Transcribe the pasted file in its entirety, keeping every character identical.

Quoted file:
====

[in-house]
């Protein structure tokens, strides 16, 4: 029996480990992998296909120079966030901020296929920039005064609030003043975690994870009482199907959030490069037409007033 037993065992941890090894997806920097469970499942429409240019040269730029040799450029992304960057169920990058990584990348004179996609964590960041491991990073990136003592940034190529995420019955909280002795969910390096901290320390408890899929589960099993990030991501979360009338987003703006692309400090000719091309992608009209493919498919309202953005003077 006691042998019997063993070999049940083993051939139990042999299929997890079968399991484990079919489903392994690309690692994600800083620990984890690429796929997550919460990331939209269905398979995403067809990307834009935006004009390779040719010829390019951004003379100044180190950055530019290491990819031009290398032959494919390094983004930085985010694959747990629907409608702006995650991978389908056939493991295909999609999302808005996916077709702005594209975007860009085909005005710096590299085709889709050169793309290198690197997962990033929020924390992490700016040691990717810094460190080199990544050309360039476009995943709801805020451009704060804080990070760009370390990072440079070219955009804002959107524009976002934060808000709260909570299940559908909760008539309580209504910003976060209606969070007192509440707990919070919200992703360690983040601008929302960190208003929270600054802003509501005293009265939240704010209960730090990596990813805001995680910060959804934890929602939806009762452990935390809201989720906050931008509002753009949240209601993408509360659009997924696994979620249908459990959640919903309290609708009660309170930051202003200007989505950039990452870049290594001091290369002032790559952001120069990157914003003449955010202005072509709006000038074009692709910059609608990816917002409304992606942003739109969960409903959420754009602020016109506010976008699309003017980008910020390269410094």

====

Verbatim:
[in-house]
């Protein structure tokens, strides 16, 4: 029996480990992998296909120079966030901020296929920039005064609030003043975690994870009482199907959030490069037409007033 037993065992941890090894997806920097469970499942429409240019040269730029040799450029992304960057169920990058990584990348004179996609964590960041491991990073990136003592940034190529995420019955909280002795969910390096901290320390408890899929589960099993990030991501979360009338987003703006692309400090000719091309992608009209493919498919309202953005003077 006691042998019997063993070999049940083993051939139990042999299929997890079968399991484990079919489903392994690309690692994600800083620990984890690429796929997550919460990331939209269905398979995403067809990307834009935006004009390779040719010829390019951004003379100044180190950055530019290491990819031009290398032959494919390094983004930085985010694959747990629907409608702006995650991978389908056939493991295909999609999302808005996916077709702005594209975007860009085909005005710096590299085709889709050169793309290198690197997962990033929020924390992490700016040691990717810094460190080199990544050309360039476009995943709801805020451009704060804080990070760009370390990072440079070219955009804002959107524009976002934060808000709260909570299940559908909760008539309580209504910003976060209606969070007192509440707990919070919200992703360690983040601008929302960190208003929270600054802003509501005293009265939240704010209960730090990596990813805001995680910060959804934890929602939806009762452990935390809201989720906050931008509002753009949240209601993408509360659009997924696994979620249908459990959640919903309290609708009660309170930051202003200007989505950039990452870049290594001091290369002032790559952001120069990157914003003449955010202005072509709006000038074009692709910059609608990816917002409304992606942003739109969960409903959420754009602020016109506010976008699309003017980008910020390269410094």